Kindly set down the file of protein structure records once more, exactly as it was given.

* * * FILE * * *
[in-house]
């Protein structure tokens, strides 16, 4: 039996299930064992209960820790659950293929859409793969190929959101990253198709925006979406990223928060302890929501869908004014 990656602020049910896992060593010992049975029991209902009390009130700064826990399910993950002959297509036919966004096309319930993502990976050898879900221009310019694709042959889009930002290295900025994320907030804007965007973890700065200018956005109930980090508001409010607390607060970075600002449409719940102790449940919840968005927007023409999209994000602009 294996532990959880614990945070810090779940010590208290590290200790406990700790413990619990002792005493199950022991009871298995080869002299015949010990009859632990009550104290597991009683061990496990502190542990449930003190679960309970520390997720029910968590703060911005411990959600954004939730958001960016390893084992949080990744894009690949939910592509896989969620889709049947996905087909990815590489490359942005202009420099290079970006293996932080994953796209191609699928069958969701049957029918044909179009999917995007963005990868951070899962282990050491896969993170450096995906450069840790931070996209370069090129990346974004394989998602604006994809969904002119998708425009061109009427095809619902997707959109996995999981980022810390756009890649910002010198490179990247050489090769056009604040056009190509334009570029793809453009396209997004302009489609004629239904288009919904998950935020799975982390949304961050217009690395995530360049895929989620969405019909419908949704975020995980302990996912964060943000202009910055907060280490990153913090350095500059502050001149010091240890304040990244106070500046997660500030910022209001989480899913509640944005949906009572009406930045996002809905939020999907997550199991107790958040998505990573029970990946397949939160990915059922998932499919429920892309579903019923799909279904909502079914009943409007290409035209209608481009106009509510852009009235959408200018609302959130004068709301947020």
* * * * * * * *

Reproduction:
[in-house]
């Protein structure tokens, strides 16, 4: 039996299930064992209960820790659950293929859409793969190929959101990253198709925006979406990223928060302890929501869908004014 990656602020049910896992060593010992049975029991209902009390009130700064826990399910993950002959297509036919966004096309319930993502990976050898879900221009310019694709042959889009930002290295900025994320907030804007965007973890700065200018956005109930980090508001409010607390607060970075600002449409719940102790449940919840968005927007023409999209994000602009 294996532990959880614990945070810090779940010590208290590290200790406990700790413990619990002792005493199950022991009871298995080869002299015949010990009859632990009550104290597991009683061990496990502190542990449930003190679960309970520390997720029910968590703060911005411990959600954004939730958001960016390893084992949080990744894009690949939910592509896989969620889709049947996905087909990815590489490359942005202009420099290079970006293996932080994953796209191609699928069958969701049957029918044909179009999917995007963005990868951070899962282990050491896969993170450096995906450069840790931070996209370069090129990346974004394989998602604006994809969904002119998708425009061109009427095809619902997707959109996995999981980022810390756009890649910002010198490179990247050489090769056009604040056009190509334009570029793809453009396209997004302009489609004629239904288009919904998950935020799975982390949304961050217009690395995530360049895929989620969405019909419908949704975020995980302990996912964060943000202009910055907060280490990153913090350095500059502050001149010091240890304040990244106070500046997660500030910022209001989480899913509640944005949906009572009406930045996002809905939020999907997550199991107790958040998505990573029970990946397949939160990915059922998932499919429920892309579903019923799909279904909502079914009943409007290409035209209608481009106009509510852009009235959408200018609302959130004068709301947020």